If you expect to call a store procedure, be sure to set the callable attribute to true. In annotations as well as in xml.

To check that the execution happens correctly, Hibernate allows you to define one of those three strategies:

  • none: no check is performed: the store procedure is expected to fail upon issues

  • count: use of rowcount to check that the update is successful

  • param: like COUNT but using an output parameter rather that the standard mechanism

To define the result check style, use the check parameter which is again available in annoations as well as in xml.

You can use the exact same set of annotations respectively xml nodes to override the collection related statements -see Example 18.13, “Overriding SQL statements for collections using annotations”.


The parameter order is important and is defined by the order Hibernate handles properties. You can see the expected order by enabling debug logging for the org.hibernate.persister.entity level. With this level enabled Hibernate will print out the static SQL that is used to create, update, delete etc. entities. (To see the expected sequence, remember to not include your custom SQL through annotations or mapping files as that will override the Hibernate generated static sql)

Overriding SQL statements for secondary tables is also possible using @org.hibernate.annotations.Table and either (or all) attributes sqlInsert, sqlUpdate, sqlDelete:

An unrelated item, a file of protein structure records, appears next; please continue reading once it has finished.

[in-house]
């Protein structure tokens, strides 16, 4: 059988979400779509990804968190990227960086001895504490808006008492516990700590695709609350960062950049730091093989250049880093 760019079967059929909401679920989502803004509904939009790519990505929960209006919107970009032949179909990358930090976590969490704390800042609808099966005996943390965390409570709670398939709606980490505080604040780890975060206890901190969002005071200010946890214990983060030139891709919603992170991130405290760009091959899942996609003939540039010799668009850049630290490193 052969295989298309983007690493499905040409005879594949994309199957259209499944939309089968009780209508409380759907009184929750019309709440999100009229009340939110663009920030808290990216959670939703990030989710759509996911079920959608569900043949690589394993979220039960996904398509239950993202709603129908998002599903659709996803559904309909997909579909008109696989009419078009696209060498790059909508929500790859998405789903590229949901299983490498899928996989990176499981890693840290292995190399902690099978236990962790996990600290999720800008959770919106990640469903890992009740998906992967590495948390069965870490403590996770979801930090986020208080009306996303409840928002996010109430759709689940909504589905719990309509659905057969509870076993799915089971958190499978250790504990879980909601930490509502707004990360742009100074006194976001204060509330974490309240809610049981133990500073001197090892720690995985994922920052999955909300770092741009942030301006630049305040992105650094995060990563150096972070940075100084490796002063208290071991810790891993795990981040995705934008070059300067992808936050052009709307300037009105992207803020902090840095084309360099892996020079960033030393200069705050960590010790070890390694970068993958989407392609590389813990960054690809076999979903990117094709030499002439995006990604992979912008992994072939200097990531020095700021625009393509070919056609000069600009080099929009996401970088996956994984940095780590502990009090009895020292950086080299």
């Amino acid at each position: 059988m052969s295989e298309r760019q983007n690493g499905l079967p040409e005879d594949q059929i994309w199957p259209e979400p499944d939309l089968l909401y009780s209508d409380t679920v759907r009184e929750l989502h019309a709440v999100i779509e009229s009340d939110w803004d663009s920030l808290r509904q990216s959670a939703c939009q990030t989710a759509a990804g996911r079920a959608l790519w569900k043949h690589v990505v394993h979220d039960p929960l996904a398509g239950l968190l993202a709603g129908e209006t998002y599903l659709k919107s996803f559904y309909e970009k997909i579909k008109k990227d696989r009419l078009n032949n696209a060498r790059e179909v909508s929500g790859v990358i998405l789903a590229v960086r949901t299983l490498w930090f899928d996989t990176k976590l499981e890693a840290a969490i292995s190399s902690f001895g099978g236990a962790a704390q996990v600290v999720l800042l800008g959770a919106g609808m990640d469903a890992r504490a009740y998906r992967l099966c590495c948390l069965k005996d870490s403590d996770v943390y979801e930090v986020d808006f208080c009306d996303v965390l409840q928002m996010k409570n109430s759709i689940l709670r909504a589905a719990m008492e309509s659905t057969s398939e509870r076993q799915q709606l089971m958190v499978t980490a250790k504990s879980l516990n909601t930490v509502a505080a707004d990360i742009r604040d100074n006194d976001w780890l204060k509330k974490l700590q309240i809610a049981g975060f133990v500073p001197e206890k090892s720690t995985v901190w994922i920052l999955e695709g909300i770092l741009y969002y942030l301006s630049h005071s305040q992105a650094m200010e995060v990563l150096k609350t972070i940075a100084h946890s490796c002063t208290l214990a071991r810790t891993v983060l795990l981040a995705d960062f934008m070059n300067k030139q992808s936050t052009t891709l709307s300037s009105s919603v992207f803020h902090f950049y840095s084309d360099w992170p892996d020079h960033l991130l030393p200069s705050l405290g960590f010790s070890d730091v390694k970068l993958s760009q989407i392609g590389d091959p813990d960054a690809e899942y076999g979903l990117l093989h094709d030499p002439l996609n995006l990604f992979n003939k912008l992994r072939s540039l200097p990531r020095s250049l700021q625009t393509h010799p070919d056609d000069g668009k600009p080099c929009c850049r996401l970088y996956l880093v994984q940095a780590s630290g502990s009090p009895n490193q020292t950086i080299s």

The previous example also shows that you can give a comment to a given table (primary or secondary): This comment will be used for DDL generation.


The SQL is directly executed in your database, so you can use any dialect you like. This will, however, reduce the portability of your mapping if you use database specific SQL.

Last but not least, stored procedures are in most cases required to return the number of rows inserted, updated and deleted. Hibernate always registers the first statement parameter as a numeric output parameter for the CUD operations:

You can also declare your own SQL (or HQL) queries for entity loading. As with inserts, updates, and deletes, this can be done at the individual column level as described in Section 5.6, “Column transformers: read and write expressions” or at the statement level. Here is an example of a statement level override:

<sql-query name="person">
    <return alias="pers" class="Person" lock-mode="upgrade"/>
    SELECT NAME AS {pers.name}, ID AS {pers.id}
    WHERE xml:id=?

This is just a named query declaration, as discussed earlier. You can reference this named query in a class mapping:

<class name="Person">
    <id name="id">
        <generator class="increment"/>
    <property name="name" not-null="true"/>
    <loader query-ref="person"/>

This even works with stored procedures.

You can even define a query for collection loading:

<set name="employments" inverse="true">
    <one-to-many class="Employment"/>
    <loader query-ref="employments"/>
<sql-query name="employments">
    <load-collection alias="emp" role="Person.employments"/>
    SELECT {emp.*}

You can also define an entity loader that loads a collection by join fetching:

<sql-query name="person">
    <return alias="pers" class="Person"/>
    <return-join alias="emp" property="pers.employments"/>
    SELECT NAME AS {pers.*}, {emp.*}
    FROM PERSON pers
        ON pers.ID = emp.PERSON_ID
    WHERE xml:id=?

The annotation equivalent <loader> is the @Loader annotation as seen in Example 18.11, “Custom CRUD via annotations”.